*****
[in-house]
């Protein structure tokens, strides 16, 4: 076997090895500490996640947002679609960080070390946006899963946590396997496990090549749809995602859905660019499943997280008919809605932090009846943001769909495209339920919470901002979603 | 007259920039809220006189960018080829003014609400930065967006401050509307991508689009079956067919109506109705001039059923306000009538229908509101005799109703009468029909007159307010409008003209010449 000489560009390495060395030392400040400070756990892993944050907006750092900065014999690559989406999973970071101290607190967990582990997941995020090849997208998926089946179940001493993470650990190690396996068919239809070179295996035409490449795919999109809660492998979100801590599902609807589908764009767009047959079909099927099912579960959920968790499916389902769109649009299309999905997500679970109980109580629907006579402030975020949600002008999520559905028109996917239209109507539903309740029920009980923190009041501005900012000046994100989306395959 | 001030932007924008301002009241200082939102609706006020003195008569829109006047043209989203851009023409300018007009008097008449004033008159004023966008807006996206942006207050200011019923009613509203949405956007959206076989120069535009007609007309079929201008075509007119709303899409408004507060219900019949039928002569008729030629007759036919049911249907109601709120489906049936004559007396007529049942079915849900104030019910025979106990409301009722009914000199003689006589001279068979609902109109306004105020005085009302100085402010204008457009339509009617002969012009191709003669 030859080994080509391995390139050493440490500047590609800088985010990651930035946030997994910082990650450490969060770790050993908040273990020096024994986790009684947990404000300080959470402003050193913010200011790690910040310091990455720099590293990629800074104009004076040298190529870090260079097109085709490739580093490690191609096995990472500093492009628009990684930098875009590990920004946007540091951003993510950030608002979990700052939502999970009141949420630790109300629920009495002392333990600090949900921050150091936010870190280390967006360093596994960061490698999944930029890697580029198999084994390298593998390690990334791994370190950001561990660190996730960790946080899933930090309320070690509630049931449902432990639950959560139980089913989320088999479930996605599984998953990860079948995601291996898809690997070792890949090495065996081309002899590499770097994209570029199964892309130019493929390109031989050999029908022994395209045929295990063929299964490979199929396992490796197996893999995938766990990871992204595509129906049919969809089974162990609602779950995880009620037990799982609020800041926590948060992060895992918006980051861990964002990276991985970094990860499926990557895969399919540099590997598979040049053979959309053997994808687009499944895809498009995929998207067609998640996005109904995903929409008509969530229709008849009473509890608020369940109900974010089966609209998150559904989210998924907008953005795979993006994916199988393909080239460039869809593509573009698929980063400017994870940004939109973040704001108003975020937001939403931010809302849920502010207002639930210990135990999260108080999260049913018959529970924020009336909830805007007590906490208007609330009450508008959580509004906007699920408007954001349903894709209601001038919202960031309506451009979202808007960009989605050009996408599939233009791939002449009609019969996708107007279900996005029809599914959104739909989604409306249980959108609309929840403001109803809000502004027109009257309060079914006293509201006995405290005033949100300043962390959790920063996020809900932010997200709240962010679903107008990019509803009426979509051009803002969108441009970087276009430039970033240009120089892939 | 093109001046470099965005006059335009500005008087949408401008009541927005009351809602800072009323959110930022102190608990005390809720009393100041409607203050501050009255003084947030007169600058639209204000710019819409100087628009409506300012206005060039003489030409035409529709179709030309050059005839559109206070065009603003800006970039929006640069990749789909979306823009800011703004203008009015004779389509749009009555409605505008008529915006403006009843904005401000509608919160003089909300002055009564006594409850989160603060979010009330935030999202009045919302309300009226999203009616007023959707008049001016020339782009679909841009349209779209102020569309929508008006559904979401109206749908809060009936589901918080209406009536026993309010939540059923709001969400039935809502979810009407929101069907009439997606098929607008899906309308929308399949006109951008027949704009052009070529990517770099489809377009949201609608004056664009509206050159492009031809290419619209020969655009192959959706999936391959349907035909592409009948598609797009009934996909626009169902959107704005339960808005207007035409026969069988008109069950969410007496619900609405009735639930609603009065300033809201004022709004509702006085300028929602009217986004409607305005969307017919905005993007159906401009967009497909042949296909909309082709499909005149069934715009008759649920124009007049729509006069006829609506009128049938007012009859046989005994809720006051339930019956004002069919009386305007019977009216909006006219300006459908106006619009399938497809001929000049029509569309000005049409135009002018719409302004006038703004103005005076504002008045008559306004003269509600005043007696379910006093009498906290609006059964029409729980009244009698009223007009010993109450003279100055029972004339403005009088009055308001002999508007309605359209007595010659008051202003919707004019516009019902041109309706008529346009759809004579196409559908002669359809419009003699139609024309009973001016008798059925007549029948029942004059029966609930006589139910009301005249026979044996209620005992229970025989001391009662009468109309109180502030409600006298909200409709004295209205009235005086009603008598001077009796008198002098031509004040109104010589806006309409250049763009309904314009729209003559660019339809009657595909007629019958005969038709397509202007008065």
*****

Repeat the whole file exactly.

[in-house]
């Protein structure tokens, strides 16, 4: 076997090895500490996640947002679609960080070390946006899963946590396997496990090549749809995602859905660019499943997280008919809605932090009846943001769909495209339920919470901002979603 | 007259920039809220006189960018080829003014609400930065967006401050509307991508689009079956067919109506109705001039059923306000009538229908509101005799109703009468029909007159307010409008003209010449 000489560009390495060395030392400040400070756990892993944050907006750092900065014999690559989406999973970071101290607190967990582990997941995020090849997208998926089946179940001493993470650990190690396996068919239809070179295996035409490449795919999109809660492998979100801590599902609807589908764009767009047959079909099927099912579960959920968790499916389902769109649009299309999905997500679970109980109580629907006579402030975020949600002008999520559905028109996917239209109507539903309740029920009980923190009041501005900012000046994100989306395959 | 001030932007924008301002009241200082939102609706006020003195008569829109006047043209989203851009023409300018007009008097008449004033008159004023966008807006996206942006207050200011019923009613509203949405956007959206076989120069535009007609007309079929201008075509007119709303899409408004507060219900019949039928002569008729030629007759036919049911249907109601709120489906049936004559007396007529049942079915849900104030019910025979106990409301009722009914000199003689006589001279068979609902109109306004105020005085009302100085402010204008457009339509009617002969012009191709003669 030859080994080509391995390139050493440490500047590609800088985010990651930035946030997994910082990650450490969060770790050993908040273990020096024994986790009684947990404000300080959470402003050193913010200011790690910040310091990455720099590293990629800074104009004076040298190529870090260079097109085709490739580093490690191609096995990472500093492009628009990684930098875009590990920004946007540091951003993510950030608002979990700052939502999970009141949420630790109300629920009495002392333990600090949900921050150091936010870190280390967006360093596994960061490698999944930029890697580029198999084994390298593998390690990334791994370190950001561990660190996730960790946080899933930090309320070690509630049931449902432990639950959560139980089913989320088999479930996605599984998953990860079948995601291996898809690997070792890949090495065996081309002899590499770097994209570029199964892309130019493929390109031989050999029908022994395209045929295990063929299964490979199929396992490796197996893999995938766990990871992204595509129906049919969809089974162990609602779950995880009620037990799982609020800041926590948060992060895992918006980051861990964002990276991985970094990860499926990557895969399919540099590997598979040049053979959309053997994808687009499944895809498009995929998207067609998640996005109904995903929409008509969530229709008849009473509890608020369940109900974010089966609209998150559904989210998924907008953005795979993006994916199988393909080239460039869809593509573009698929980063400017994870940004939109973040704001108003975020937001939403931010809302849920502010207002639930210990135990999260108080999260049913018959529970924020009336909830805007007590906490208007609330009450508008959580509004906007699920408007954001349903894709209601001038919202960031309506451009979202808007960009989605050009996408599939233009791939002449009609019969996708107007279900996005029809599914959104739909989604409306249980959108609309929840403001109803809000502004027109009257309060079914006293509201006995405290005033949100300043962390959790920063996020809900932010997200709240962010679903107008990019509803009426979509051009803002969108441009970087276009430039970033240009120089892939 | 093109001046470099965005006059335009500005008087949408401008009541927005009351809602800072009323959110930022102190608990005390809720009393100041409607203050501050009255003084947030007169600058639209204000710019819409100087628009409506300012206005060039003489030409035409529709179709030309050059005839559109206070065009603003800006970039929006640069990749789909979306823009800011703004203008009015004779389509749009009555409605505008008529915006403006009843904005401000509608919160003089909300002055009564006594409850989160603060979010009330935030999202009045919302309300009226999203009616007023959707008049001016020339782009679909841009349209779209102020569309929508008006559904979401109206749908809060009936589901918080209406009536026993309010939540059923709001969400039935809502979810009407929101069907009439997606098929607008899906309308929308399949006109951008027949704009052009070529990517770099489809377009949201609608004056664009509206050159492009031809290419619209020969655009192959959706999936391959349907035909592409009948598609797009009934996909626009169902959107704005339960808005207007035409026969069988008109069950969410007496619900609405009735639930609603009065300033809201004022709004509702006085300028929602009217986004409607305005969307017919905005993007159906401009967009497909042949296909909309082709499909005149069934715009008759649920124009007049729509006069006829609506009128049938007012009859046989005994809720006051339930019956004002069919009386305007019977009216909006006219300006459908106006619009399938497809001929000049029509569309000005049409135009002018719409302004006038703004103005005076504002008045008559306004003269509600005043007696379910006093009498906290609006059964029409729980009244009698009223007009010993109450003279100055029972004339403005009088009055308001002999508007309605359209007595010659008051202003919707004019516009019902041109309706008529346009759809004579196409559908002669359809419009003699139609024309009973001016008798059925007549029948029942004059029966609930006589139910009301005249026979044996209620005992229970025989001391009662009468109309109180502030409600006298909200409709004295209205009235005086009603008598001077009796008198002098031509004040109104010589806006309409250049763009309904314009729209003559660019339809009657595909007629019958005969038709397509202007008065």